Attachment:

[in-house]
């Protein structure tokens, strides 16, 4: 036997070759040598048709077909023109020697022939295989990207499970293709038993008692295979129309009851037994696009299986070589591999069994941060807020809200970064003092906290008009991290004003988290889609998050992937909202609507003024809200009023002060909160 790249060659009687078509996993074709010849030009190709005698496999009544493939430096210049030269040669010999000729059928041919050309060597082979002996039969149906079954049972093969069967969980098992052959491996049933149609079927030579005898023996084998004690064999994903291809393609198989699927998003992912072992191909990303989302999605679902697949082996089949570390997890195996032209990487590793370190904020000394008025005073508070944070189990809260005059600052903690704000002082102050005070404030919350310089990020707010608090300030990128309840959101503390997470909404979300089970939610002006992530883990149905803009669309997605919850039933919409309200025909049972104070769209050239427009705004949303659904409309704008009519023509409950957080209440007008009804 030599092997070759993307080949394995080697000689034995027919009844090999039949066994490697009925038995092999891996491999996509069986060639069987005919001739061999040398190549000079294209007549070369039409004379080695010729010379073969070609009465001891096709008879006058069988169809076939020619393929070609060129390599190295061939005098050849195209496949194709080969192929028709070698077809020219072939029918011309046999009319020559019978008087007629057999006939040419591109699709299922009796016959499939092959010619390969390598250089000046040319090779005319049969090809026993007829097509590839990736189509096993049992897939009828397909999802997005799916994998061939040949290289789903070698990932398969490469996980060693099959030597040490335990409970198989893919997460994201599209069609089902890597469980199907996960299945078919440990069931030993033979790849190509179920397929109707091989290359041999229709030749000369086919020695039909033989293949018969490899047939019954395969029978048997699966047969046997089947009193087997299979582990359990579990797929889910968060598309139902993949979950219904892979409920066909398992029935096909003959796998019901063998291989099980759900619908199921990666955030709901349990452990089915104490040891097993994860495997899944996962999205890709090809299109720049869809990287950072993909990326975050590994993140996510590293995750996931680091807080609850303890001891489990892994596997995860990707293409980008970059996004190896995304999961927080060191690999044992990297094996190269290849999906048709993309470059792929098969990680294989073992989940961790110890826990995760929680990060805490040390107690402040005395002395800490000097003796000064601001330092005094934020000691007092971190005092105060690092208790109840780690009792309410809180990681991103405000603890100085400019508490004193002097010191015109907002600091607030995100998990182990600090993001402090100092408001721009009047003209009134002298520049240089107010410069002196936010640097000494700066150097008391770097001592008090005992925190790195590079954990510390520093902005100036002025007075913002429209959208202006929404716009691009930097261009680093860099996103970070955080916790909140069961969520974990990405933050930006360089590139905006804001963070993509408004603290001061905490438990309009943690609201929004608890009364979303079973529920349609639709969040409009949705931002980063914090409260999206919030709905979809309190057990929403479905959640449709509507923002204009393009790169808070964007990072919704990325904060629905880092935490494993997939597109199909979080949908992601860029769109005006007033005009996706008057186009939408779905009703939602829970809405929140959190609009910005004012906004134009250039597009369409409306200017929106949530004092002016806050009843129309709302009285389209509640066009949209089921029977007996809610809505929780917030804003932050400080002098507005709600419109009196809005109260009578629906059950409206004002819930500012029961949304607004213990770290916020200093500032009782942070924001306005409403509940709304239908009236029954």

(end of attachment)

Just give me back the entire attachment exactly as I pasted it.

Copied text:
[in-house]
């Protein structure tokens, strides 16, 4: 036997070759040598048709077909023109020697022939295989990207499970293709038993008692295979129309009851037994696009299986070589591999069994941060807020809200970064003092906290008009991290004003988290889609998050992937909202609507003024809200009023002060909160 790249060659009687078509996993074709010849030009190709005698496999009544493939430096210049030269040669010999000729059928041919050309060597082979002996039969149906079954049972093969069967969980098992052959491996049933149609079927030579005898023996084998004690064999994903291809393609198989699927998003992912072992191909990303989302999605679902697949082996089949570390997890195996032209990487590793370190904020000394008025005073508070944070189990809260005059600052903690704000002082102050005070404030919350310089990020707010608090300030990128309840959101503390997470909404979300089970939610002006992530883990149905803009669309997605919850039933919409309200025909049972104070769209050239427009705004949303659904409309704008009519023509409950957080209440007008009804 030599092997070759993307080949394995080697000689034995027919009844090999039949066994490697009925038995092999891996491999996509069986060639069987005919001739061999040398190549000079294209007549070369039409004379080695010729010379073969070609009465001891096709008879006058069988169809076939020619393929070609060129390599190295061939005098050849195209496949194709080969192929028709070698077809020219072939029918011309046999009319020559019978008087007629057999006939040419591109699709299922009796016959499939092959010619390969390598250089000046040319090779005319049969090809026993007829097509590839990736189509096993049992897939009828397909999802997005799916994998061939040949290289789903070698990932398969490469996980060693099959030597040490335990409970198989893919997460994201599209069609089902890597469980199907996960299945078919440990069931030993033979790849190509179920397929109707091989290359041999229709030749000369086919020695039909033989293949018969490899047939019954395969029978048997699966047969046997089947009193087997299979582990359990579990797929889910968060598309139902993949979950219904892979409920066909398992029935096909003959796998019901063998291989099980759900619908199921990666955030709901349990452990089915104490040891097993994860495997899944996962999205890709090809299109720049869809990287950072993909990326975050590994993140996510590293995750996931680091807080609850303890001891489990892994596997995860990707293409980008970059996004190896995304999961927080060191690999044992990297094996190269290849999906048709993309470059792929098969990680294989073992989940961790110890826990995760929680990060805490040390107690402040005395002395800490000097003796000064601001330092005094934020000691007092971190005092105060690092208790109840780690009792309410809180990681991103405000603890100085400019508490004193002097010191015109907002600091607030995100998990182990600090993001402090100092408001721009009047003209009134002298520049240089107010410069002196936010640097000494700066150097008391770097001592008090005992925190790195590079954990510390520093902005100036002025007075913002429209959208202006929404716009691009930097261009680093860099996103970070955080916790909140069961969520974990990405933050930006360089590139905006804001963070993509408004603290001061905490438990309009943690609201929004608890009364979303079973529920349609639709969040409009949705931002980063914090409260999206919030709905979809309190057990929403479905959640449709509507923002204009393009790169808070964007990072919704990325904060629905880092935490494993997939597109199909979080949908992601860029769109005006007033005009996706008057186009939408779905009703939602829970809405929140959190609009910005004012906004134009250039597009369409409306200017929106949530004092002016806050009843129309709302009285389209509640066009949209089921029977007996809610809505929780917030804003932050400080002098507005709600419109009196809005109260009578629906059950409206004002819930500012029961949304607004213990770290916020200093500032009782942070924001306005409403509940709304239908009236029954």